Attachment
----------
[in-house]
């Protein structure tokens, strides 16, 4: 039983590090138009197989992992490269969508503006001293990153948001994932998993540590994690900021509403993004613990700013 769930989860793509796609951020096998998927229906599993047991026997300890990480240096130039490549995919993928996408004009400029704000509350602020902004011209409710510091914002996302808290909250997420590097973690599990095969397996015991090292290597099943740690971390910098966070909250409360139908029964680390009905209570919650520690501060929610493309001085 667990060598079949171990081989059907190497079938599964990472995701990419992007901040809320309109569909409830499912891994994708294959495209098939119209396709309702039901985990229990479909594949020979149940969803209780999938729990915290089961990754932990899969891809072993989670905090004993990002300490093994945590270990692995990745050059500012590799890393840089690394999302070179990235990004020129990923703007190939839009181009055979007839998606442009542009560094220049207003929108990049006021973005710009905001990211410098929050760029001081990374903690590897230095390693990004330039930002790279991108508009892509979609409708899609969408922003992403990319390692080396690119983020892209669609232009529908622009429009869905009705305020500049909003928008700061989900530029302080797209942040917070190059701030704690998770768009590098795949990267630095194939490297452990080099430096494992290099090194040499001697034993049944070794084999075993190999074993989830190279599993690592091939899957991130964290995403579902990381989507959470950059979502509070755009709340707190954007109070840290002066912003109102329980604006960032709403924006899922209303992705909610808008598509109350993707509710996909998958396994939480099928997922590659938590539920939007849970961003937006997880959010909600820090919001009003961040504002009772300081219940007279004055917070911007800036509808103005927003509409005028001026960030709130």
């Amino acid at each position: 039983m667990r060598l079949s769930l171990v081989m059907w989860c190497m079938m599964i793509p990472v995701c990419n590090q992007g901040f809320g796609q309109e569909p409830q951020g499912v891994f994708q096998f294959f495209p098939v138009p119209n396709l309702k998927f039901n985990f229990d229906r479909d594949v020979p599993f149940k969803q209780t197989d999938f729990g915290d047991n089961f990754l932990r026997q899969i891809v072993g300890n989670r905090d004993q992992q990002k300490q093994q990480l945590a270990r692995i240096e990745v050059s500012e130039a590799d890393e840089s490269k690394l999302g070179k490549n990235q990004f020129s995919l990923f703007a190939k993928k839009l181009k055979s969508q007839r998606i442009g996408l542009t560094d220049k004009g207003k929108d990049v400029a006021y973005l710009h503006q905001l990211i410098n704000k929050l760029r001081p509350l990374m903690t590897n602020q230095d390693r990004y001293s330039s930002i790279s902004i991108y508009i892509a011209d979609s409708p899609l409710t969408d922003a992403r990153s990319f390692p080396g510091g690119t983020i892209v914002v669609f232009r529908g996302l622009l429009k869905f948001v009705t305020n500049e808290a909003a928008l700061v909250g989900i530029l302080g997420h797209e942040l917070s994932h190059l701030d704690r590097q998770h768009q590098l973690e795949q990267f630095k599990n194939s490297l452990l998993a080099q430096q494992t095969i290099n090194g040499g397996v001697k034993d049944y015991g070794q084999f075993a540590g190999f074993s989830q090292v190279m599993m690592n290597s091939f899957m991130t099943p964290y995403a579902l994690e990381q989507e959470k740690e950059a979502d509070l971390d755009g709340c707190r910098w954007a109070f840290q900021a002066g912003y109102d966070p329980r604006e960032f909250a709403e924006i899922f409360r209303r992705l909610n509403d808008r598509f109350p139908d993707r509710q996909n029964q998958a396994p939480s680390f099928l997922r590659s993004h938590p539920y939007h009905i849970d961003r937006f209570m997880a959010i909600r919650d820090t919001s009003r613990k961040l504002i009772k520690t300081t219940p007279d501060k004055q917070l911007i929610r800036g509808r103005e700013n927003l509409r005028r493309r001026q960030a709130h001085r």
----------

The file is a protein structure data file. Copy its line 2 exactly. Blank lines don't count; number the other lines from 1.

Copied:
């Protein structure tokens, strides 16, 4: 039983590090138009197989992992490269969508503006001293990153948001994932998993540590994690900021509403993004613990700013 769930989860793509796609951020096998998927229906599993047991026997300890990480240096130039490549995919993928996408004009400029704000509350602020902004011209409710510091914002996302808290909250997420590097973690599990095969397996015991090292290597099943740690971390910098966070909250409360139908029964680390009905209570919650520690501060929610493309001085 667990060598079949171990081989059907190497079938599964990472995701990419992007901040809320309109569909409830499912891994994708294959495209098939119209396709309702039901985990229990479909594949020979149940969803209780999938729990915290089961990754932990899969891809072993989670905090004993990002300490093994945590270990692995990745050059500012590799890393840089690394999302070179990235990004020129990923703007190939839009181009055979007839998606442009542009560094220049207003929108990049006021973005710009905001990211410098929050760029001081990374903690590897230095390693990004330039930002790279991108508009892509979609409708899609969408922003992403990319390692080396690119983020892209669609232009529908622009429009869905009705305020500049909003928008700061989900530029302080797209942040917070190059701030704690998770768009590098795949990267630095194939490297452990080099430096494992290099090194040499001697034993049944070794084999075993190999074993989830190279599993690592091939899957991130964290995403579902990381989507959470950059979502509070755009709340707190954007109070840290002066912003109102329980604006960032709403924006899922209303992705909610808008598509109350993707509710996909998958396994939480099928997922590659938590539920939007849970961003937006997880959010909600820090919001009003961040504002009772300081219940007279004055917070911007800036509808103005927003509409005028001026960030709130």